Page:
The message was clear: when individuals know how to work together as a team, it makes all the difference in the world.

When teams and leaders collide

Why is it that when some companies and sports teams have a great leader and a brilliant team they still seem to under achieve?

Misaligned leaders and teams can have a very negative effect on success.

Misaligned leaders and teams can have a very negative effect on success, as shown by the England cricket team.

I was recently talking to an executive from a business that has exceptional recruitment.  They are renowned for attracting and recruiting some of the brightest minds in their field.  Their leaders are highly skilled and many have graduated from the best business schools.
During our conversation it became apparent that matching great leaders to already successful teams doesn’t always lead to instant success, in fact all too often team performance dropped as a new, highly competent leader was appointed.  The issue here is one of alignment.  Leaders come in different flavours – visionary, strategic, entrepreneurial, consensual, pastoral, motivational, as well as those brought in to turn around a crisis, the re-engineering leader….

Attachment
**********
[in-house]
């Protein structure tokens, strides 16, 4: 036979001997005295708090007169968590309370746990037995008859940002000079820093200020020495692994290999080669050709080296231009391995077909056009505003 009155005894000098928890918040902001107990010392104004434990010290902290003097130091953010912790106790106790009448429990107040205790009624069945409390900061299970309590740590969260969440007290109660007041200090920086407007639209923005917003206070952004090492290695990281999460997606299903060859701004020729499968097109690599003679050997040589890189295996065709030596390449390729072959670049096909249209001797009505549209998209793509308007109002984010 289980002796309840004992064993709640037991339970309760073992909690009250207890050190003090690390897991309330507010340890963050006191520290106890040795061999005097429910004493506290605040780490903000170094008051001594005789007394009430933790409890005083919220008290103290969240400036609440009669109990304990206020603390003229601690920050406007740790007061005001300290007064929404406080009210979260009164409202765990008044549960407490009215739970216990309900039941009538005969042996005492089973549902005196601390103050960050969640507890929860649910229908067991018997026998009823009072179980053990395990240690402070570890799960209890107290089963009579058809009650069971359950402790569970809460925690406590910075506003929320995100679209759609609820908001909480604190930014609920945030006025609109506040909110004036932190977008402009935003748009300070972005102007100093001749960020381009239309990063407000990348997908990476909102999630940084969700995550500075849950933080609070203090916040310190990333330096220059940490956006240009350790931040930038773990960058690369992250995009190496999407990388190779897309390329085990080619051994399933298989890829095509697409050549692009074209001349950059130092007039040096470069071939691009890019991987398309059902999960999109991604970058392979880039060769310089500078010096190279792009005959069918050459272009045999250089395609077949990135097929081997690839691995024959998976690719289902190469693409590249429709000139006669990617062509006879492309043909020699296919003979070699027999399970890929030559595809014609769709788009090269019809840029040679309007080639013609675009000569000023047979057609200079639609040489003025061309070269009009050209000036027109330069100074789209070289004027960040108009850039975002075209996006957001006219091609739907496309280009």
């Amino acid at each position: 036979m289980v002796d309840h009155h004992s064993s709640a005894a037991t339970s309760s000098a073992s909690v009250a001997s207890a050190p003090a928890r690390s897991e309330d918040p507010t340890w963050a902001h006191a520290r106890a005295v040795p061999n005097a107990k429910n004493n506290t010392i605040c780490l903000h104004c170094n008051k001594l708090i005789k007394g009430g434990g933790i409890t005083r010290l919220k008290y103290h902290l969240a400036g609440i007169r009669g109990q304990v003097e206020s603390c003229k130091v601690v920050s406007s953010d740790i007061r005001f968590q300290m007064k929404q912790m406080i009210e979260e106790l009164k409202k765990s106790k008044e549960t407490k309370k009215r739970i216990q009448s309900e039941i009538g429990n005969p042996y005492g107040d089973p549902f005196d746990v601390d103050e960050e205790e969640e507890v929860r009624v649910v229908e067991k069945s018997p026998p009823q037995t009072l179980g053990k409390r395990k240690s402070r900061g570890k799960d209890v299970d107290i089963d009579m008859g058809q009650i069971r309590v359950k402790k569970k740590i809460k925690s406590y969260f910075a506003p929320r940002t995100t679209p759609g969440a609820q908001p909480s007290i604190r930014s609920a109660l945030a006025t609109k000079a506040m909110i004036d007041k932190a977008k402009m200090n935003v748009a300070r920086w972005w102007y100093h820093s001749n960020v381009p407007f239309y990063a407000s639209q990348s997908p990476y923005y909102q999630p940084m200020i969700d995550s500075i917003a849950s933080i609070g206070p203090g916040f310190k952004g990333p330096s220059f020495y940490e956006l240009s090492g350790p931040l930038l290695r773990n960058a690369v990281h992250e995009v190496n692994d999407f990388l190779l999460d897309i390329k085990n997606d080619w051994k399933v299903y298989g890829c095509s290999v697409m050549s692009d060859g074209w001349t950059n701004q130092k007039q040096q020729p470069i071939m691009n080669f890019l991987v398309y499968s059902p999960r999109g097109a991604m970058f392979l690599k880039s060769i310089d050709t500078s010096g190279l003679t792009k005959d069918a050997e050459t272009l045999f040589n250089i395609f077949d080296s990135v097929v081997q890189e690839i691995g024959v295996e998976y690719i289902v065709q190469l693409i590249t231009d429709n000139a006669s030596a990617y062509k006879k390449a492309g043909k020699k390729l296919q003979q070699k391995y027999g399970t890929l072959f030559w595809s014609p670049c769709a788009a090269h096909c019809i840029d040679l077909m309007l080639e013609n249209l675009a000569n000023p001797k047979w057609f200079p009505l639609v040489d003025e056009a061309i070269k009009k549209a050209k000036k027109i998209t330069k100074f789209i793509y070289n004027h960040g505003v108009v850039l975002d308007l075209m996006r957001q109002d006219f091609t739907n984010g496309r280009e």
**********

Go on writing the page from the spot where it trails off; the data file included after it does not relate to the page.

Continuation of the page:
Nature’s greatest teams

According to an article on the BBC website bees and ants are nature’s greatest teams.

The Bees from Hyde Park on a team building event
The Bees from Hyde Park on a team building event

Apparently unlike some animals who want to get to the centre of large groups to keep themselves safe from predators ants and bees work together as a single unit and are prepared to die for the greater good of their team/colony.

Dr Andy Gardner, from the University of Edinburgh, said: “We often see animals appearing to move in unison, such as bison or fish.  However, what looks like a team effort is in fact each animal jostling to get to the middle of the group to evade predators.  By contrast, an ant nest or a beehive can behave as a united organism in its own right. In a beehive, the workers are happy to help the community, even to die, because the queen carries and passes on their genes.

How far would you go for the success of your team? 

To read the full BBC article click here.

Teams have competitive advantage

When Southwest Airlines said that it’s important to them that staff have fun at work did anybody believe them or did it just sound like more corporate mission statement jargon?

Our people are our single greatest strength - Gary Kelly